David Smith's steely determination

Abstract expressionist sculptor's retrospective makes its way across America
David Smith alongside his metal sculptures at his studio

1 / 14 David Smith alongside his metal sculptures at his studio

David Smith, Blue Construction (1938)

2 / 14 David Smith, Blue Construction (1938)

David Smith, Big Diamond (1952)

3 / 14 David Smith, Big Diamond (1952)

David Smith, Saw Head (1933)

4 / 14 David Smith, Saw Head (1933)

David Smith, Suspended Cube (1938)

5 / 14 David Smith, Suspended Cube (1938)

David Smith, Untitled (1946)

6 / 14 David Smith, Untitled (1946)

David Smith, Untitled (1963)

7 / 14 David Smith, Untitled (1963)

David Smith, Zig III (1961) (detail)

8 / 14 David Smith, Zig III (1961) (detail)

David Smith, Sentinel II (1956–57)

9 / 14 David Smith, Sentinel II (1956–57)

David Smith, Untitled (1961)

10 / 14 David Smith, Untitled (1961)

David Smith, Unity of Three Forms (1937)

11 / 14 David Smith, Unity of Three Forms (1937)

David Smith, Untitled (on ship), (c. 1932–35)

12 / 14 David Smith, Untitled (on ship), (c. 1932–35)

David Smith, Steel Drawing I (1945)

13 / 14 David Smith, Steel Drawing I (1945)

David Smith, Cubi I (1963)

14 / 14 David Smith, Cubi I (1963)

Widely considered one of the greatest American sculptors of the 20th century, David Smith (1906-1965) conceived himself to be not only an artist, but "a labourer of the modern-age".

This idea of Smith as working class artist-labourer is reflected in photographs of him (above) at his studio in among the welding tools, hacksaws, tyres and metal sheets that became the tools of his craft. Following a hugely successful debut at the Los Angeles County Museum of Art in spring 2011, his retrospective show Cubes and Anarchy moved on to the Whitney Museum in New York (where it will remain until January 8). It's then due to open at the Wexner Centre for the Arts in Columbus, Ohio, January 28 2012.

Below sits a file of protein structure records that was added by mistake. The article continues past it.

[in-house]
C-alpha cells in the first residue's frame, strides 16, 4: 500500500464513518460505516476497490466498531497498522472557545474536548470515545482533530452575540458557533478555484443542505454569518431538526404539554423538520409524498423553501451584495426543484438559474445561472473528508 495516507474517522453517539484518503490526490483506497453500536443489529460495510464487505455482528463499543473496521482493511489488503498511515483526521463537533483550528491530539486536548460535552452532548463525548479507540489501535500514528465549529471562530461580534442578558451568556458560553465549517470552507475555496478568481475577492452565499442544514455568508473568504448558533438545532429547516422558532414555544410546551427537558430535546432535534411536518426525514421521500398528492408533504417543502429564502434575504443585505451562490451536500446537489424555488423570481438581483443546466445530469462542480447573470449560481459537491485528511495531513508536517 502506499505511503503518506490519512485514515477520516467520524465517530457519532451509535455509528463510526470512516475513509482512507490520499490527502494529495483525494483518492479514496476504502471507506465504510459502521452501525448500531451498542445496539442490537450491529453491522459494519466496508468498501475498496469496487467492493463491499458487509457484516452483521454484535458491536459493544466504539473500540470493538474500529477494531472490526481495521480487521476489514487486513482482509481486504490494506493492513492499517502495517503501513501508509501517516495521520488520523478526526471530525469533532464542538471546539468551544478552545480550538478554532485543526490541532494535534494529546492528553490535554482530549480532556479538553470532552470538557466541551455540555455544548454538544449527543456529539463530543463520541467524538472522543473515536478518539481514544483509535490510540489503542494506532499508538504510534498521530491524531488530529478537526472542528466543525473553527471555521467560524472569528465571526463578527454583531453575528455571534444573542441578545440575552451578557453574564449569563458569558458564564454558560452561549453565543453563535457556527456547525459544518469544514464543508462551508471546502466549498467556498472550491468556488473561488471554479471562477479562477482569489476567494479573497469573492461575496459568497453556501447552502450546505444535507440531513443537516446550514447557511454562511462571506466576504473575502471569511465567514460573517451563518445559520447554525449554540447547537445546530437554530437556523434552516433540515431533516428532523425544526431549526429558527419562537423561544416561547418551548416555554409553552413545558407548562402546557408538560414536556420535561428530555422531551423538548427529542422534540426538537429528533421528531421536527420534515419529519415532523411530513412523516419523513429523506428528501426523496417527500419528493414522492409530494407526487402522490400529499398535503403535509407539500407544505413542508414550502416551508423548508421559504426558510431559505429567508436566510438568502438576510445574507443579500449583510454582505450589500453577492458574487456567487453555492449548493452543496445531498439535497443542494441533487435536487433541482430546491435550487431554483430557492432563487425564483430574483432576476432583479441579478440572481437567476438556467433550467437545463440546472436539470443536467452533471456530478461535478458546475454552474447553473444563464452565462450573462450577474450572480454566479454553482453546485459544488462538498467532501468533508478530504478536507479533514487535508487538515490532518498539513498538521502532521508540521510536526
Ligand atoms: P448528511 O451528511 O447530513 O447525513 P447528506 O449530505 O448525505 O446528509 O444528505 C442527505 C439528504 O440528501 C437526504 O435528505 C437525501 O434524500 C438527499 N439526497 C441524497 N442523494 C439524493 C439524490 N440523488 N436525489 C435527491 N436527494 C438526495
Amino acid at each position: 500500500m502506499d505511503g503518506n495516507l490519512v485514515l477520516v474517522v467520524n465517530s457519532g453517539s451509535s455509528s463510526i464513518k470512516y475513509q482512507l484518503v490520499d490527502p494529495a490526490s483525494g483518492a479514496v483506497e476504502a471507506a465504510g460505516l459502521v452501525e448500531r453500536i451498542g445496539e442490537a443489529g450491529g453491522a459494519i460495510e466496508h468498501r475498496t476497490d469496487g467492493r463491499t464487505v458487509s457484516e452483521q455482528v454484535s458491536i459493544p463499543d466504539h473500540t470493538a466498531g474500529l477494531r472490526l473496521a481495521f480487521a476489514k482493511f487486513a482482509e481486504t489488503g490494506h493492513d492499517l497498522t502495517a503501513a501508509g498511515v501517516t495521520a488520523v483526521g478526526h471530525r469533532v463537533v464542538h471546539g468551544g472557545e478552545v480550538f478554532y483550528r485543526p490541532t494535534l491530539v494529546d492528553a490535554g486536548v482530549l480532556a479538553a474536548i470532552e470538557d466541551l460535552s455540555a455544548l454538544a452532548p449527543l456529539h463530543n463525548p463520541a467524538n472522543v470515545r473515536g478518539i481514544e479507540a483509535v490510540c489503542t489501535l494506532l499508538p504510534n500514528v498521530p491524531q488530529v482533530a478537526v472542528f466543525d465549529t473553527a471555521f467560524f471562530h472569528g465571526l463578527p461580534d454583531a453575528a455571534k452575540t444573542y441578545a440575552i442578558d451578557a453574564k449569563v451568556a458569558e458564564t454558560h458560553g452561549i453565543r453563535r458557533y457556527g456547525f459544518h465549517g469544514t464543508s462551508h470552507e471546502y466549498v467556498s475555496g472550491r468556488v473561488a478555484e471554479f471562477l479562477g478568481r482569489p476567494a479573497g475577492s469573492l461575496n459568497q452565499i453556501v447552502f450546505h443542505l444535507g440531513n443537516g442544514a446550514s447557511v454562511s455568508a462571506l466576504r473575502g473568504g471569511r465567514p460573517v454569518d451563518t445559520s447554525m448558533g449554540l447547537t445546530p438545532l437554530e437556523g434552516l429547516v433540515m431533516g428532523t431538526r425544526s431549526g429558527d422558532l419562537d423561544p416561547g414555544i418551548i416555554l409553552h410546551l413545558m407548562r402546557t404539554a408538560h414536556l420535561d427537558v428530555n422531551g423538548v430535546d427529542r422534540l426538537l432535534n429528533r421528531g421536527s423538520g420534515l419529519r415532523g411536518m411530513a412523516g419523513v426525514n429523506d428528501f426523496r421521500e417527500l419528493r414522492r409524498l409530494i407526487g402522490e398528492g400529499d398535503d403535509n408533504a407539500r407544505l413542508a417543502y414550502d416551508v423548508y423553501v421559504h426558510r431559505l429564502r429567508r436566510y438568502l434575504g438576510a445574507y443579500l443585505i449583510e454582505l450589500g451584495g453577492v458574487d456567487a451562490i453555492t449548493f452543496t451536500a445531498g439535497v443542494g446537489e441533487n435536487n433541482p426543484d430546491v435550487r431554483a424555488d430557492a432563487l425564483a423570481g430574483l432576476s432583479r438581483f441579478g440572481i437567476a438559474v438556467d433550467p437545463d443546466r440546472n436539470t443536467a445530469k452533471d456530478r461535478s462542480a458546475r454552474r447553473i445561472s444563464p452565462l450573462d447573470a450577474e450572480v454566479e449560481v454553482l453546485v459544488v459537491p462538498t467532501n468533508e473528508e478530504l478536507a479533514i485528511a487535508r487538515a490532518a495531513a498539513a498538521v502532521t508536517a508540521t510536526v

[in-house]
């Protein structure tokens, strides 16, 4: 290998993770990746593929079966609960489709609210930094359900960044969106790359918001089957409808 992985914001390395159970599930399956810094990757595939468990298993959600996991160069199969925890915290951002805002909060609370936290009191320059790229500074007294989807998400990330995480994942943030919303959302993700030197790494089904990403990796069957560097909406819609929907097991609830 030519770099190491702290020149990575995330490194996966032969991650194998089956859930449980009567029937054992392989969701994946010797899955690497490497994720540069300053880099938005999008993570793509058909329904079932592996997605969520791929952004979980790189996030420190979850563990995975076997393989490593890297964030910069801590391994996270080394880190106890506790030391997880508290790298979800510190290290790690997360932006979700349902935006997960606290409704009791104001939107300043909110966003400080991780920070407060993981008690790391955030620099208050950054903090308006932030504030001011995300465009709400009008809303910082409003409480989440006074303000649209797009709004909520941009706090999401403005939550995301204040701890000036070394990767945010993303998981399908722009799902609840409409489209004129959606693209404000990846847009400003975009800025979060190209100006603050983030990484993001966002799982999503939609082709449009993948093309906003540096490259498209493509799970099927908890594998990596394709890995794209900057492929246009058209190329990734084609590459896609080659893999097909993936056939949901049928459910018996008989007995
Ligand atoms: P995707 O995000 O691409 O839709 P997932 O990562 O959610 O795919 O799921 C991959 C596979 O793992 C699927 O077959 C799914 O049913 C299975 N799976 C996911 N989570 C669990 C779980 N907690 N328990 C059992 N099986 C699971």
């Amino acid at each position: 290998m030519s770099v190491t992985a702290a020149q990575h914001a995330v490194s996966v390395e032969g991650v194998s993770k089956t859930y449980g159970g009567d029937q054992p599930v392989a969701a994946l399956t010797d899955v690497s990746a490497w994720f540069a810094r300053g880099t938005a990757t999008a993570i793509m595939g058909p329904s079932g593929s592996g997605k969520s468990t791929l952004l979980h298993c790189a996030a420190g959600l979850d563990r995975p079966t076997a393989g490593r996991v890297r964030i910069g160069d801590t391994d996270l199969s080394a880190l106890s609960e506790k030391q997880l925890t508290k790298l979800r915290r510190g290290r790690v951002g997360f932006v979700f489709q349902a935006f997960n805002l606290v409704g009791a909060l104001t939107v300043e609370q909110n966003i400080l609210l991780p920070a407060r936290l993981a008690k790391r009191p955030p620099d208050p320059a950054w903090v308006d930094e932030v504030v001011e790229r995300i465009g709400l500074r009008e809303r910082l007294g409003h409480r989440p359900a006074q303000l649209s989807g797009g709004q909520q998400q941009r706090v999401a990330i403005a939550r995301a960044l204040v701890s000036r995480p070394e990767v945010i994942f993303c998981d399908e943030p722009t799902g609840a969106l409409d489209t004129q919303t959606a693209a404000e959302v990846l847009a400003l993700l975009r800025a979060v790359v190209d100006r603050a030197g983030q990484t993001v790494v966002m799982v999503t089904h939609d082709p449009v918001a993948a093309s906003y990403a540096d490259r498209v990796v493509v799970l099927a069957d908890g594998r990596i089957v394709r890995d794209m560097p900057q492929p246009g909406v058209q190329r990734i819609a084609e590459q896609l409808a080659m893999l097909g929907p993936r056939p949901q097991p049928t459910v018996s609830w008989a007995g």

Often thought of as a 3D counterpart to abstract expressionist painters like Franz Kline, Jackson Pollock and Robert Motherwell (with whom he was friends), it was steel, rather than paint that became the vehicle for Smith's expressions.

The sculptor began working with metal when he spent a summer while at Art College working at a car assembly plant and then later (in the 1940s) when he supplemented his measly artist’s salary with welding work. When he came across Picasso and Julio Gonzalez’s welded iron works, Smith realised this was an industrial skill he too could bring into his artwork (Like Smith, Gonzalez had been trained to weld in a car plant). Smith also had a strong interest in the hard-edged geometry and ideas of constructivism. 

Sadly, Smith's career was cut short by a fatal car crash at the age of 59, but his sculptures which marry together his interest in geometric shapes and social and political concerns, have more than stood the test of time. Flick through the gallery above to get a picture of the 80 works included in Cubes and Anarchy.

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